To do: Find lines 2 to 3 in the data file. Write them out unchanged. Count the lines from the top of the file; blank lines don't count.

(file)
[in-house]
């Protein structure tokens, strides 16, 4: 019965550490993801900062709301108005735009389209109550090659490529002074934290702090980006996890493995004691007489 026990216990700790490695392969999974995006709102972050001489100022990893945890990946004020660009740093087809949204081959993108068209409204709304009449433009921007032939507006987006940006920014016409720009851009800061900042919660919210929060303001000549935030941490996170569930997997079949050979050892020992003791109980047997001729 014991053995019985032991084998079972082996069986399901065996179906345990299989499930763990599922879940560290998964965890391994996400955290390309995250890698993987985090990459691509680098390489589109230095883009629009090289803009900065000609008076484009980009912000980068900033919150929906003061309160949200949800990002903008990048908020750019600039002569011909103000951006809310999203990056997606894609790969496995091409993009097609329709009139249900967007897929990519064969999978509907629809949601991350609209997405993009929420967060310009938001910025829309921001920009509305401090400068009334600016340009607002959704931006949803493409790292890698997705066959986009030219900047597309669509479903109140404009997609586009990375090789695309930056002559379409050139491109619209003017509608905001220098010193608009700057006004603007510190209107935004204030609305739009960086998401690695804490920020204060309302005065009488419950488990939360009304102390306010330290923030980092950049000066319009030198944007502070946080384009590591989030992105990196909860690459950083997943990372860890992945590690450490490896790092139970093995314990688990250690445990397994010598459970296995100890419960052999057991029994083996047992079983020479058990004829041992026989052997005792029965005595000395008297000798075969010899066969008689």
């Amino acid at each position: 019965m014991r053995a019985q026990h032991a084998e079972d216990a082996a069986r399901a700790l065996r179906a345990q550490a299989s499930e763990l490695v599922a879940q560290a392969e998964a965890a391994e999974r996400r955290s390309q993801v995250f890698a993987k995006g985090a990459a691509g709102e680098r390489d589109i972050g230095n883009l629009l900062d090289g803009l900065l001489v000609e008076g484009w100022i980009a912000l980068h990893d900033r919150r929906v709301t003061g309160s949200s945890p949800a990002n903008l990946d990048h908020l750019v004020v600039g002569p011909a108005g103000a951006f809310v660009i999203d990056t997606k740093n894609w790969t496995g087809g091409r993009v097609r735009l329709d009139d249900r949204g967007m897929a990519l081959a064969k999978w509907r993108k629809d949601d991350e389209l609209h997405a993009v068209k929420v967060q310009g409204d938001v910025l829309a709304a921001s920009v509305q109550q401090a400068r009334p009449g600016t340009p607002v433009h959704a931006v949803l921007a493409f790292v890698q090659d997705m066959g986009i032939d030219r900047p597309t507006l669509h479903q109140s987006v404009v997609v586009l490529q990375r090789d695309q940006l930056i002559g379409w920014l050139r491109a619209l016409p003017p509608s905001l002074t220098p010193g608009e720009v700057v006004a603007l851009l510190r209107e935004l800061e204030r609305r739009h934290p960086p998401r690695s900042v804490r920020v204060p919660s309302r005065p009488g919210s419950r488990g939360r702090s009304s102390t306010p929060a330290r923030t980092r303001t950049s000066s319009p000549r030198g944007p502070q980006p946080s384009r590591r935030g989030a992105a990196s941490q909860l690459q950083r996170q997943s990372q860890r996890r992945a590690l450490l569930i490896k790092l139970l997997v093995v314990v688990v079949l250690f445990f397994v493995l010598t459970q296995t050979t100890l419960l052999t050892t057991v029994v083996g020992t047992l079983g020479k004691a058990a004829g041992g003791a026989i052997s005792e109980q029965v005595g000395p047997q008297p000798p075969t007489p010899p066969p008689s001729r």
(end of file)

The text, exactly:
């Protein structure tokens, strides 16, 4: 019965550490993801900062709301108005735009389209109550090659490529002074934290702090980006996890493995004691007489 026990216990700790490695392969999974995006709102972050001489100022990893945890990946004020660009740093087809949204081959993108068209409204709304009449433009921007032939507006987006940006920014016409720009851009800061900042919660919210929060303001000549935030941490996170569930997997079949050979050892020992003791109980047997001729 014991053995019985032991084998079972082996069986399901065996179906345990299989499930763990599922879940560290998964965890391994996400955290390309995250890698993987985090990459691509680098390489589109230095883009629009090289803009900065000609008076484009980009912000980068900033919150929906003061309160949200949800990002903008990048908020750019600039002569011909103000951006809310999203990056997606894609790969496995091409993009097609329709009139249900967007897929990519064969999978509907629809949601991350609209997405993009929420967060310009938001910025829309921001920009509305401090400068009334600016340009607002959704931006949803493409790292890698997705066959986009030219900047597309669509479903109140404009997609586009990375090789695309930056002559379409050139491109619209003017509608905001220098010193608009700057006004603007510190209107935004204030609305739009960086998401690695804490920020204060309302005065009488419950488990939360009304102390306010330290923030980092950049000066319009030198944007502070946080384009590591989030992105990196909860690459950083997943990372860890992945590690450490490896790092139970093995314990688990250690445990397994010598459970296995100890419960052999057991029994083996047992079983020479058990004829041992026989052997005792029965005595000395008297000798075969010899066969008689």
């Amino acid at each position: 019965m014991r053995a019985q026990h032991a084998e079972d216990a082996a069986r399901a700790l065996r179906a345990q550490a299989s499930e763990l490695v599922a879940q560290a392969e998964a965890a391994e999974r996400r955290s390309q993801v995250f890698a993987k995006g985090a990459a691509g709102e680098r390489d589109i972050g230095n883009l629009l900062d090289g803009l900065l001489v000609e008076g484009w100022i980009a912000l980068h990893d900033r919150r929906v709301t003061g309160s949200s945890p949800a990002n903008l990946d990048h908020l750019v004020v600039g002569p011909a108005g103000a951006f809310v660009i999203d990056t997606k740093n894609w790969t496995g087809g091409r993009v097609r735009l329709d009139d249900r949204g967007m897929a990519l081959a064969k999978w509907r993108k629809d949601d991350e389209l609209h997405a993009v068209k929420v967060q310009g409204d938001v910025l829309a709304a921001s920009v509305q109550q401090a400068r009334p009449g600016t340009p607002v433009h959704a931006v949803l921007a493409f790292v890698q090659d997705m066959g986009i032939d030219r900047p597309t507006l669509h479903q109140s987006v404009v997609v586009l490529q990375r090789d695309q940006l930056i002559g379409w920014l050139r491109a619209l016409p003017p509608s905001l002074t220098p010193g608009e720009v700057v006004a603007l851009l510190r209107e935004l800061e204030r609305r739009h934290p960086p998401r690695s900042v804490r920020v204060p919660s309302r005065p009488g919210s419950r488990g939360r702090s009304s102390t306010p929060a330290r923030t980092r303001t950049s000066s319009p000549r030198g944007p502070q980006p946080s384009r590591r935030g989030a992105a990196s941490q909860l690459q950083r996170q997943s990372q860890r996890r992945a590690l450490l569930i490896k790092l139970l997997v093995v314990v688990v079949l250690f445990f397994v493995l010598t459970q296995t050979t100890l419960l052999t050892t057991v029994v083996g020992t047992l079983g020479k004691a058990a004829g041992g003791a026989i052997s005792e109980q029965v005595g000395p047997q008297p000798p075969t007489p010899p066969p008689s001729r």